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RE: Residential Plan Drawings

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Ben,
There are times when this is the only way to get a project through plan
check and most of us here in the valley (Coachella) have had to help out by
providing engineering for non-compliant portions of prescriptively designed
homes. I can tell you this - if an earthquake hits - go to the area I
designed before running to the UBC2320 portions of the home :>)


Dennis S. Wish, PE


California Professional Engineer

Structural Engineering Consultant

dennis.wish(--nospam--at)verizon.net

http://www.structuralist.net

 

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-----Original Message-----
From: Ben Yousefi [mailto:ben-yousefi(--nospam--at)ci.santa-monica.ca.us] 
Sent: Thursday, October 28, 2004 3:39 PM
To: seaint(--nospam--at)seaint.org
Subject: Re: Residential Plan Drawings

Although conceptually allowed by the code (2308.4 of 2003 IBC) designing
portions of building while the rest is conventional construction is a
slippery slope. Differentiating the scope of work that you are responsible
for, and the remaining portions becomes a challenging task, which from a
legal standpoint may be difficult to defend. 

We normally don't see a mixture of design, it's either conventional or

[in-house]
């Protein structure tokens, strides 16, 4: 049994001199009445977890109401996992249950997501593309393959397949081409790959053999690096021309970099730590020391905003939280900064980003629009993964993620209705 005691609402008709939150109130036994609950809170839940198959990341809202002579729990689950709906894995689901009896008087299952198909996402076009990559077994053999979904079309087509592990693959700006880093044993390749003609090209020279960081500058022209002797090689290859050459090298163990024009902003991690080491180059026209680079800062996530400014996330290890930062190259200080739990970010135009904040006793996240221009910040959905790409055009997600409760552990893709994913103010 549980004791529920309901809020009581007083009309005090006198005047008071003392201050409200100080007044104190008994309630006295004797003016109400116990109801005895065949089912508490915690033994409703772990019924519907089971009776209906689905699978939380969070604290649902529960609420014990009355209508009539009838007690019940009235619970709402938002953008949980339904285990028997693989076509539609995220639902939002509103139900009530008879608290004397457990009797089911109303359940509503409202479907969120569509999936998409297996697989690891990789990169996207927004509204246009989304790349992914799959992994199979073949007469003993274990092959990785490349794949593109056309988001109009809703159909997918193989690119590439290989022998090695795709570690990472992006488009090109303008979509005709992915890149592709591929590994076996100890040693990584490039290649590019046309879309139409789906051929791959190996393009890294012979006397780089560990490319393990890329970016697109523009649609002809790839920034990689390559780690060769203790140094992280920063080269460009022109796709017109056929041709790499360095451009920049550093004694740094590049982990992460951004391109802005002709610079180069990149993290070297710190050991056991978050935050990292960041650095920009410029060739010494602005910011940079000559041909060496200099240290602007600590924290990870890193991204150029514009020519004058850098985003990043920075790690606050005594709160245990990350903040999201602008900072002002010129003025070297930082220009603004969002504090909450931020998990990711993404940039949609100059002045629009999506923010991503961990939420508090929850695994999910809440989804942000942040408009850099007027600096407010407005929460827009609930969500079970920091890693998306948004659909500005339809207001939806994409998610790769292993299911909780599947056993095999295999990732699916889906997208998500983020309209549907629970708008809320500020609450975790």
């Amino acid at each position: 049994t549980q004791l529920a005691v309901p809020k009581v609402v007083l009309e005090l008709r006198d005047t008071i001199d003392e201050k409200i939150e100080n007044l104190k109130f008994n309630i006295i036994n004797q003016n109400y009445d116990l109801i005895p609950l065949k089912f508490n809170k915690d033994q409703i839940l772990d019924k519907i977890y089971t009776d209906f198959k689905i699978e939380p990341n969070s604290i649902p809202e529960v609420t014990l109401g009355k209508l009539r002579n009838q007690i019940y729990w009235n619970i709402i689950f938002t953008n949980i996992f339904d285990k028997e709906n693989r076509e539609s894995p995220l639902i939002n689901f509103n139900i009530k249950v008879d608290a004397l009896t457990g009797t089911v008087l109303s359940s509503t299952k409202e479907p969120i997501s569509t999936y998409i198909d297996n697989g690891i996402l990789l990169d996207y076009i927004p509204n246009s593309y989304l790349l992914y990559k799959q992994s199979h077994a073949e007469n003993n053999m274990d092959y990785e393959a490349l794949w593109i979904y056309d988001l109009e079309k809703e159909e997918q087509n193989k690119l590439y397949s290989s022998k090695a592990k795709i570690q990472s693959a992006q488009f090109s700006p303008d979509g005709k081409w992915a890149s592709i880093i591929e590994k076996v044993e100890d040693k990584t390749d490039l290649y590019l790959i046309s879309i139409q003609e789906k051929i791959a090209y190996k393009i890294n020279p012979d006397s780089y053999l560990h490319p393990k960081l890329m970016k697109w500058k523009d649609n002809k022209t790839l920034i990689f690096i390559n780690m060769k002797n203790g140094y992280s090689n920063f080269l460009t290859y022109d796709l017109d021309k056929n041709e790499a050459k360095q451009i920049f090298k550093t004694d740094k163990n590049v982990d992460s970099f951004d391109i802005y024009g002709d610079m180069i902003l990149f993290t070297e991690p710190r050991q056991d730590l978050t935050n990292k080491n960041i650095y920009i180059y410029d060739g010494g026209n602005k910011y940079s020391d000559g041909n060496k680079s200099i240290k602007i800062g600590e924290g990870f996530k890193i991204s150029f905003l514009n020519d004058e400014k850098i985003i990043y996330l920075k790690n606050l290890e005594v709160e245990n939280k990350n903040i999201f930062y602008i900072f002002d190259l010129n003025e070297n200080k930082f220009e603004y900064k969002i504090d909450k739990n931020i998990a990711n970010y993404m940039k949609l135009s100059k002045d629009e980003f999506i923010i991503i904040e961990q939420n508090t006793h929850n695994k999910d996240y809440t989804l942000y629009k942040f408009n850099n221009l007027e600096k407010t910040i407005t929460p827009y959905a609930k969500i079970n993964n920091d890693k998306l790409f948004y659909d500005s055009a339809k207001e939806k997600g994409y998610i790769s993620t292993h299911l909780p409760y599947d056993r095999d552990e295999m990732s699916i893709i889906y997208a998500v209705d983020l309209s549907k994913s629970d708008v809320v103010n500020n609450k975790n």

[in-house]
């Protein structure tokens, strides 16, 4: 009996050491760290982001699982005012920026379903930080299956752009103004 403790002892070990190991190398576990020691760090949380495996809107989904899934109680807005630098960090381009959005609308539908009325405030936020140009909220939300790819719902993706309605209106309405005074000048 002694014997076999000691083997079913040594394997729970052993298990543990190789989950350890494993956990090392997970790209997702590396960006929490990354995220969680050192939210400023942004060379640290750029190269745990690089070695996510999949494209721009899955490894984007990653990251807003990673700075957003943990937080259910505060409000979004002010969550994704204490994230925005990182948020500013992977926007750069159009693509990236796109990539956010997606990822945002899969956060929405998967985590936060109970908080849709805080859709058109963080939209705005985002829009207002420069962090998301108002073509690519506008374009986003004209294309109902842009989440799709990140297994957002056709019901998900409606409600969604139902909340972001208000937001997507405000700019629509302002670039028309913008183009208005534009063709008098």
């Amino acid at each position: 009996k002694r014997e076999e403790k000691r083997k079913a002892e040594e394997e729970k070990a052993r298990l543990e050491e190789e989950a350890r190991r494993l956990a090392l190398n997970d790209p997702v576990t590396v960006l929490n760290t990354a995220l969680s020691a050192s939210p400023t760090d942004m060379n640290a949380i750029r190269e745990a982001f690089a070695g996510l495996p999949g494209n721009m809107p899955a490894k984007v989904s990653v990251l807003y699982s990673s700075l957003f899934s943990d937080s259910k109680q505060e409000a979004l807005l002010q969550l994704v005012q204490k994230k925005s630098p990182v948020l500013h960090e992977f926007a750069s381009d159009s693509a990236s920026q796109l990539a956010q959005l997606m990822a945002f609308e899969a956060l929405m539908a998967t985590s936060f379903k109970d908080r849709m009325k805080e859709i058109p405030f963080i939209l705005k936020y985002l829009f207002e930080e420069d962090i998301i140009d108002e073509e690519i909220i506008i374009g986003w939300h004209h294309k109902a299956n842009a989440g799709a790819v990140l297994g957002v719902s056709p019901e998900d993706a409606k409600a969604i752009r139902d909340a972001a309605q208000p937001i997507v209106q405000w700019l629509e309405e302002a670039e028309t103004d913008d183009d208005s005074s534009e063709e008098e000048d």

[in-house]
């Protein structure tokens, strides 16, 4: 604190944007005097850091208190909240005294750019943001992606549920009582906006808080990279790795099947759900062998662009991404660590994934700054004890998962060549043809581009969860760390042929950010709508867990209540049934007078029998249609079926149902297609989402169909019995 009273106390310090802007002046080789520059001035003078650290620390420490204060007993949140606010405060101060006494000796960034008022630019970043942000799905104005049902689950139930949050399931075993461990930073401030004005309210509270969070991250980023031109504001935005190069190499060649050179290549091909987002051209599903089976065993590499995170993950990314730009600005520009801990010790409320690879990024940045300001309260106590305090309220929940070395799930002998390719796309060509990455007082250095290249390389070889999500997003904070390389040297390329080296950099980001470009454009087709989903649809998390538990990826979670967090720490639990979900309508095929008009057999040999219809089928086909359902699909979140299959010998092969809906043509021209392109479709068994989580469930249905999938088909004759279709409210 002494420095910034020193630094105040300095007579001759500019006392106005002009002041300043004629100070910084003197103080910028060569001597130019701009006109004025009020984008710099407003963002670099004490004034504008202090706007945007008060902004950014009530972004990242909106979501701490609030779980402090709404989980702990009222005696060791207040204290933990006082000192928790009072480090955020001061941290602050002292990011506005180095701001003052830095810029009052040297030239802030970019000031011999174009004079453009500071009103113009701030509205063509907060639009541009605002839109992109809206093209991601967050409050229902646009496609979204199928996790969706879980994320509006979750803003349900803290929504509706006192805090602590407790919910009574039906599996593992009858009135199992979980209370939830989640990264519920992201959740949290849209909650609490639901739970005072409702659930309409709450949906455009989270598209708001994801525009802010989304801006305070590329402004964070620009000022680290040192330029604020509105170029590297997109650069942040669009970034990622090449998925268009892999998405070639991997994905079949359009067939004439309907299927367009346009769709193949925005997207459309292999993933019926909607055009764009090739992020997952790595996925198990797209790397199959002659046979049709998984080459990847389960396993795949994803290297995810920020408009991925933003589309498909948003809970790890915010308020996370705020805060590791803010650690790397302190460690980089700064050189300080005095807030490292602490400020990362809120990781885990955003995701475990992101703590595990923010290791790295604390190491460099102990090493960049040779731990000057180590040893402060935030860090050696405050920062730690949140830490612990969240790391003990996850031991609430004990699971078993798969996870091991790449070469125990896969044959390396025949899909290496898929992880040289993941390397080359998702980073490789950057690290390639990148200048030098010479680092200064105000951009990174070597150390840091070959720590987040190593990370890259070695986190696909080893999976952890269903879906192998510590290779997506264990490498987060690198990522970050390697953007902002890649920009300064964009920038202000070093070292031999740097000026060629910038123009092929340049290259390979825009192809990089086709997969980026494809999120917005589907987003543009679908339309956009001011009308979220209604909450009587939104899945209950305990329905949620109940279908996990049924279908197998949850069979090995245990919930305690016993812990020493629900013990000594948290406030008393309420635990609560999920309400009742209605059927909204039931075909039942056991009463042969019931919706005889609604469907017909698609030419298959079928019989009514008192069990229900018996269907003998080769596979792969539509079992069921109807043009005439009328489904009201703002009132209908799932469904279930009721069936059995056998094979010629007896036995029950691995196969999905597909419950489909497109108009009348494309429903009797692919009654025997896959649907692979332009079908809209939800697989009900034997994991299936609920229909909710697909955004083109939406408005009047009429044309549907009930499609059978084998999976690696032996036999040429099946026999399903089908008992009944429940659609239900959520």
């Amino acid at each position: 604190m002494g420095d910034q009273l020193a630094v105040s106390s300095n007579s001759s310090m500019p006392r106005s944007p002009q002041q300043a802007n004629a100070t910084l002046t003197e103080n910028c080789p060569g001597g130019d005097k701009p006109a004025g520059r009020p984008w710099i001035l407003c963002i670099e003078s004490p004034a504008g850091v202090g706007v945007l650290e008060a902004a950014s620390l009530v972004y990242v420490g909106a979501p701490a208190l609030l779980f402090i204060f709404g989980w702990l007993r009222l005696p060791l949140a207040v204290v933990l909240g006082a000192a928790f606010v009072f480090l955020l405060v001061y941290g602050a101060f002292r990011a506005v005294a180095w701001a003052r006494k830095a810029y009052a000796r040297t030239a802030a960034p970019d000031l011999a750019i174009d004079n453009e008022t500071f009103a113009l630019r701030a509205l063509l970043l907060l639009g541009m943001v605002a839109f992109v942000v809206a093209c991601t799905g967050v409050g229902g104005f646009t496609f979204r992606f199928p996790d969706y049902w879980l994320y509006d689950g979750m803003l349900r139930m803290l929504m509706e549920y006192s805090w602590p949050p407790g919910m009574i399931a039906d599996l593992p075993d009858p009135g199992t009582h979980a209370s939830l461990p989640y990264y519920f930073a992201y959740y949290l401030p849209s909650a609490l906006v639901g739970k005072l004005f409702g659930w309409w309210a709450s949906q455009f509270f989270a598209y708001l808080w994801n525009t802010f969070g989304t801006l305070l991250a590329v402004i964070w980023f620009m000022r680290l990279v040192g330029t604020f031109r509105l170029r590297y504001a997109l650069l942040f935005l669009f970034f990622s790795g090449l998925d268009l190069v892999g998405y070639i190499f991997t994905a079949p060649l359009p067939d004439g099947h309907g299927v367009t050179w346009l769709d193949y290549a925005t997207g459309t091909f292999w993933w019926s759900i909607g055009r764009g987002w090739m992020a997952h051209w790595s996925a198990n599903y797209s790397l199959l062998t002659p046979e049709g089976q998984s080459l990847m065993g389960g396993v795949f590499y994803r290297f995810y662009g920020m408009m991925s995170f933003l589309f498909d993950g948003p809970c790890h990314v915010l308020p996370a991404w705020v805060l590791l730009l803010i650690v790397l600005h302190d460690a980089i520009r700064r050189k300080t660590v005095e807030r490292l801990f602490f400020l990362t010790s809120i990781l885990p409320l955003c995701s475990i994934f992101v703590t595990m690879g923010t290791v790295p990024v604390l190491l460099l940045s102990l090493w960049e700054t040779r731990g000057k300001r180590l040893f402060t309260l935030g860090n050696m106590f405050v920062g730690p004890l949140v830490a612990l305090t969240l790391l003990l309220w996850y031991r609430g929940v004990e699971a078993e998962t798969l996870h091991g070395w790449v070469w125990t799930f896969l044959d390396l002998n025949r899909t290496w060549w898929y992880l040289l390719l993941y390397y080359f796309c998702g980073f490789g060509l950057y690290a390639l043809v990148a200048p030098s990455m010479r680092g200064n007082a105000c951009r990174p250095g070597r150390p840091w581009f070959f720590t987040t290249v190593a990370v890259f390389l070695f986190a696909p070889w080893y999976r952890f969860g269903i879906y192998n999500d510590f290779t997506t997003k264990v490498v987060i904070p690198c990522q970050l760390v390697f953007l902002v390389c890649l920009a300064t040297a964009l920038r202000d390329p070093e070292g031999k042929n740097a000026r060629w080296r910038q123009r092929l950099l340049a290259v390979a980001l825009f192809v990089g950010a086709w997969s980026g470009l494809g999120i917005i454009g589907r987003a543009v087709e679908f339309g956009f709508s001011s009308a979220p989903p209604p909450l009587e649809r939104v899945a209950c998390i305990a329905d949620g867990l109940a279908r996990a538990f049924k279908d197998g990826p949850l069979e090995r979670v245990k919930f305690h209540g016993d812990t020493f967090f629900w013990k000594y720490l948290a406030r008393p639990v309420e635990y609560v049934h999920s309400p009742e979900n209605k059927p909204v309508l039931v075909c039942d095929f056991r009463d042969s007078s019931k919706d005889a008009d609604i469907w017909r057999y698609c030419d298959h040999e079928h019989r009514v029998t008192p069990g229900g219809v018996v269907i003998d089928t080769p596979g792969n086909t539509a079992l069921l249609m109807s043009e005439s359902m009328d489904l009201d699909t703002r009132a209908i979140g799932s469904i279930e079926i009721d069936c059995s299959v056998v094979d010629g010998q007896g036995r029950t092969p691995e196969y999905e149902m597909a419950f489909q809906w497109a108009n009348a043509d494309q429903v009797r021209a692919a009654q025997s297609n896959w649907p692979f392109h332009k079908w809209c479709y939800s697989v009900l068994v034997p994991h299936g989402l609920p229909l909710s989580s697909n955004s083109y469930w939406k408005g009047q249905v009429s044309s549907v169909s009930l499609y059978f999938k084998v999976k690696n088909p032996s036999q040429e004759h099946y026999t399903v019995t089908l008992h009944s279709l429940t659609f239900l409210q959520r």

engineered.

Ben Yousefi, SE
Santa Monica, CA

>>> wilson engineers(--nospam--at)yahoo.com 10/28/04 12:41PM >>>
I am curious what level of effort you feel necessary when preparing and/or
reviewing residential design plans.  This is a new topic of conversation in
these parts where the international codes are just coming into effect.
 
As mentioned here before, the IRC falls short in prescribing a lot of
structural information.  Once an EOR touches a set of plans, do they become
resonsible for filling in ALL of the missing details?  Being new to this
game, I am worried that I am not doing that.  But if I detail things like
soil compaction %, special rebar details and nail patterns in typical
framing conditions, builders are going to think I'm crazy.  And inspectors
are going to have a feast on the contractors who don't comply.
 
It seems like there should be a middle of the road.  Can an engineer
legitimately design the portions of the structure that really need it, such
as load carrying components and roof beams, and leave it at that?  Is it
okay to add a general note on the drawings that says something like "Areas
of work not specifically addressed on these plans must meet (prescriptive)
requirements of the current IRC and requirements of the local building
official."
 
I appreciate that those of you in seismic and high wind country have to go
the extra mile, but in this neck of the woods, these details seem overkill.
And who is going to pay several thousand dollars to have all of this work
done?
 
Opinions and experiences greatly appreciated.
 
Thanks,
Jim Wilson
Stroudsburg, PA

		
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